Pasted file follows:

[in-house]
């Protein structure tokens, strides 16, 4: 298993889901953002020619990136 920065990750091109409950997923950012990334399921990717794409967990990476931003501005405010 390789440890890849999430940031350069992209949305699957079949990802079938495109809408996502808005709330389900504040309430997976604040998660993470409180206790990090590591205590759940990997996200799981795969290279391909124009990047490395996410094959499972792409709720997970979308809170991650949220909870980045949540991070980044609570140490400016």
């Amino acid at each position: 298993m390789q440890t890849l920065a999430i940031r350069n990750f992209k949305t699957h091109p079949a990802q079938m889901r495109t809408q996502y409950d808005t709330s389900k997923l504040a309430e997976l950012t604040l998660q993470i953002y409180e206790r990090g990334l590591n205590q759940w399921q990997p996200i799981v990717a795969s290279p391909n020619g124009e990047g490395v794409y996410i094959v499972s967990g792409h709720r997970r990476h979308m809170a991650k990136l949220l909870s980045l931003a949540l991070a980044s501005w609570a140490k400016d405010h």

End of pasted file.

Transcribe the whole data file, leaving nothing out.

[in-house]
């Protein structure tokens, strides 16, 4: 298993889901953002020619990136 920065990750091109409950997923950012990334399921990717794409967990990476931003501005405010 390789440890890849999430940031350069992209949305699957079949990802079938495109809408996502808005709330389900504040309430997976604040998660993470409180206790990090590591205590759940990997996200799981795969290279391909124009990047490395996410094959499972792409709720997970979308809170991650949220909870980045949540991070980044609570140490400016």
């Amino acid at each position: 298993m390789q440890t890849l920065a999430i940031r350069n990750f992209k949305t699957h091109p079949a990802q079938m889901r495109t809408q996502y409950d808005t709330s389900k997923l504040a309430e997976l950012t604040l998660q993470i953002y409180e206790r990090g990334l590591n205590q759940w399921q990997p996200i799981v990717a795969s290279p391909n020619g124009e990047g490395v794409y996410i094959v499972s967990g792409h709720r997970r990476h979308m809170a991650k990136l949220l909870s980045l931003a949540l991070a980044s501005w609570a140490k400016d405010h």